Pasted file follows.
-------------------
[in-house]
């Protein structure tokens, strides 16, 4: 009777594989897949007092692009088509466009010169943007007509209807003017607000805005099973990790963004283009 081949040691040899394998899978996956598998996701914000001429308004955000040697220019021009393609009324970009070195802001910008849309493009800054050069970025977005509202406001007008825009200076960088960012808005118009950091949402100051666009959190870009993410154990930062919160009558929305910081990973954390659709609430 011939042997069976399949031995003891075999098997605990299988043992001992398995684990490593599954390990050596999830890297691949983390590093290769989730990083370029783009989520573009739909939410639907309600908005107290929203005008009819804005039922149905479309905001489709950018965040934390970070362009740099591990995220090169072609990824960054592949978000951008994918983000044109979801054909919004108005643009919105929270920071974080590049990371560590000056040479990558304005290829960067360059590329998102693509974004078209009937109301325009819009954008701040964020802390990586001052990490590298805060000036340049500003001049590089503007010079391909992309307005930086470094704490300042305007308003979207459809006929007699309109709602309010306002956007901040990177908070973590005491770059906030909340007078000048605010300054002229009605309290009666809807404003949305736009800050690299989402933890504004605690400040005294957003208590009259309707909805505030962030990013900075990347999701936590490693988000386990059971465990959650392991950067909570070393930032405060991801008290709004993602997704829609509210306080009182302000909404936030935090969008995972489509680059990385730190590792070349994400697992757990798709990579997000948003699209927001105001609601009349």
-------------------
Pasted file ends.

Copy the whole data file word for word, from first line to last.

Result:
[in-house]
């Protein structure tokens, strides 16, 4: 009777594989897949007092692009088509466009010169943007007509209807003017607000805005099973990790963004283009 081949040691040899394998899978996956598998996701914000001429308004955000040697220019021009393609009324970009070195802001910008849309493009800054050069970025977005509202406001007008825009200076960088960012808005118009950091949402100051666009959190870009993410154990930062919160009558929305910081990973954390659709609430 011939042997069976399949031995003891075999098997605990299988043992001992398995684990490593599954390990050596999830890297691949983390590093290769989730990083370029783009989520573009739909939410639907309600908005107290929203005008009819804005039922149905479309905001489709950018965040934390970070362009740099591990995220090169072609990824960054592949978000951008994918983000044109979801054909919004108005643009919105929270920071974080590049990371560590000056040479990558304005290829960067360059590329998102693509974004078209009937109301325009819009954008701040964020802390990586001052990490590298805060000036340049500003001049590089503007010079391909992309307005930086470094704490300042305007308003979207459809006929007699309109709602309010306002956007901040990177908070973590005491770059906030909340007078000048605010300054002229009605309290009666809807404003949305736009800050690299989402933890504004605690400040005294957003208590009259309707909805505030962030990013900075990347999701936590490693988000386990059971465990959650392991950067909570070393930032405060991801008290709004993602997704829609509210306080009182302000909404936030935090969008995972489509680059990385730190590792070349994400697992757990798709990579997000948003699209927001105001609601009349």